Nebraska Legislature relies on flawed data to allocate broadband funding

Release Date: 



Johnathan Hladik, policy director,, 402.687.2100 ext. 1028; or Rhea Landholm, brand marketing and communications manager,, 402.687.2100 ext 1025

LYONS, NEBRASKA – Under current reporting methods, faulty data from internet service providers may leave thousands of rural Nebraska households without access to broadband internet, according to the Center for Rural Affairs.

Twice per year, the Federal Communications Commission (FCC) collects broadband access data through Form 477 from internet service providers. A fact sheet released today highlights how reliance upon this data has led to an overestimation of broadband access in rural Nebraska.

“Connectivity is the defining aspect of our 21st century economy, and many rural Nebraskans are being left out because of inaccurate service information,” said Johnathan Hladik, policy director and author of the fact sheet. “State and local governments are distributing resources based on inaccurate data. Under this approach, thousands of households already lacking broadband access will continue to be left behind.”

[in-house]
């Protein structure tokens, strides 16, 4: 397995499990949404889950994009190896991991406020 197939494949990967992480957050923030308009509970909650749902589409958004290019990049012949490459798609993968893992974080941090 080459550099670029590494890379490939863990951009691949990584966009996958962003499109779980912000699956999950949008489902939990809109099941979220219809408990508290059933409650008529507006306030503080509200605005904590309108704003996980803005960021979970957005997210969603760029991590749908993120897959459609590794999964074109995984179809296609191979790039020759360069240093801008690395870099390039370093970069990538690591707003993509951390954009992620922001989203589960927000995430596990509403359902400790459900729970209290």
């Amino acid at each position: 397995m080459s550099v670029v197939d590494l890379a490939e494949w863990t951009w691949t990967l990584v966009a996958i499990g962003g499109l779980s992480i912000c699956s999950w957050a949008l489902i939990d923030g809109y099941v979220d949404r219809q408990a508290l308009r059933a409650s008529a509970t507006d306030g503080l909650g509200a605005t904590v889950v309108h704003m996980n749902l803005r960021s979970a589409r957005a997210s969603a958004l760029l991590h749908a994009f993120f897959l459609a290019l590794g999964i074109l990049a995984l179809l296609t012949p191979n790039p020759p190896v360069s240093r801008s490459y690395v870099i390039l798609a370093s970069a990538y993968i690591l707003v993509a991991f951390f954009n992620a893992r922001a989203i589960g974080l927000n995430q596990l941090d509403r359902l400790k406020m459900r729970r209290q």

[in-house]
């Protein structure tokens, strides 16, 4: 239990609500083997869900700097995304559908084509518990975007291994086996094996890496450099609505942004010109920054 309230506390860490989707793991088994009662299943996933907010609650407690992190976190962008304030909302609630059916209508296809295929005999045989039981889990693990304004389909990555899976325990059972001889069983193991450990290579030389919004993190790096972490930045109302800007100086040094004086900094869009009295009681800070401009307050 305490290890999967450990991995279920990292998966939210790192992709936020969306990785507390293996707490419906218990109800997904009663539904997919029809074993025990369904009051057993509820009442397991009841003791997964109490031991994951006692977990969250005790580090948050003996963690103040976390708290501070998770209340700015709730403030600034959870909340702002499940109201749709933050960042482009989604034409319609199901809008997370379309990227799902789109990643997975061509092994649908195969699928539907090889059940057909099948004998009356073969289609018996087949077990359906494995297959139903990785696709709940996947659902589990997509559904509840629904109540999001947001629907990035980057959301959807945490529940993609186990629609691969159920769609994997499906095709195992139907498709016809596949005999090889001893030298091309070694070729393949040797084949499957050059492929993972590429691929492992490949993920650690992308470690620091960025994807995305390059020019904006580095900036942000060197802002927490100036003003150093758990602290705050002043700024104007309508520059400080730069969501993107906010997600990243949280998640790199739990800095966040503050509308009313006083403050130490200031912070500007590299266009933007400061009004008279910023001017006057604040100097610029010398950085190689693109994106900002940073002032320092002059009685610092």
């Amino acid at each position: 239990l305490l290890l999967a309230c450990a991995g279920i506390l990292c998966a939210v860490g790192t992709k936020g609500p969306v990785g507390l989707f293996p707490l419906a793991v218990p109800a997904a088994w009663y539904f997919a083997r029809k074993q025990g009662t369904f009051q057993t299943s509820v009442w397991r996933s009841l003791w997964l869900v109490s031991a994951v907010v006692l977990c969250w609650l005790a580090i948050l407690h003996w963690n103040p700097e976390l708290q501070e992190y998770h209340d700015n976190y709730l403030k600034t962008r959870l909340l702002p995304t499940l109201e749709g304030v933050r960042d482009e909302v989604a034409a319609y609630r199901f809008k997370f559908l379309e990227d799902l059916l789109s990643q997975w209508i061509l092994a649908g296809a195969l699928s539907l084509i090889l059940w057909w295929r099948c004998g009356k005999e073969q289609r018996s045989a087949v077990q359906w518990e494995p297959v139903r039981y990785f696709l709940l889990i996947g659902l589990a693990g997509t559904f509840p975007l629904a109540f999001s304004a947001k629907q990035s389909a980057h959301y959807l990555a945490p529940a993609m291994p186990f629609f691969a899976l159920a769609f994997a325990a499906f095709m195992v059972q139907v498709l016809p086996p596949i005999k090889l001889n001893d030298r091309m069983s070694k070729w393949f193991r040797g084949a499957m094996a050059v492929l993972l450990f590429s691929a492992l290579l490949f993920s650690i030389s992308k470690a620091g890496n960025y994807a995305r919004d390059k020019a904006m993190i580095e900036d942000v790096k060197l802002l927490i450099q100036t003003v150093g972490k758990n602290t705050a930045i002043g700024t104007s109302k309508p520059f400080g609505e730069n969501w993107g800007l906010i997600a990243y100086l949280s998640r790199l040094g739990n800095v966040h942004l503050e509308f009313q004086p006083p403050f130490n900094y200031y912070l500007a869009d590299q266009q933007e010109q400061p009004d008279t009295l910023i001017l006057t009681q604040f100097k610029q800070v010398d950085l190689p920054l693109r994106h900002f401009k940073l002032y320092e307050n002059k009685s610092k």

Internet service providers report access by Census block. There are 11,078,297 Census blocks across the nation, 3,200 of which span areas larger than Washington, D.C.

“Collecting service information on a Census block scale is a problem for rural residents,” Hladik said. “If one household in an expansive Census block has access to broadband, the whole block is reported as served. This doesn’t help your children complete their school assignments or help you start and grow your small business.”

In addition, Form 477 allows internet service providers to report an entire Census block as served if the provider claims they could do so without “an extraordinary commitment of resources”—a phrase with no official definition, according to Hladik.

“Neighboring states have taken action to update data and bring broadband access to rural areas,” he said. “With LB 549, the Nebraska Legislature can invest in the state’s rural economies by improving broadband service mapping and ensuring access to all residents.”

To view the fact sheet, “Mapping prosperity: A flawed method of evaluating Nebraska’s broadband access,” visit Share your broadband story using #ConnectNebraska.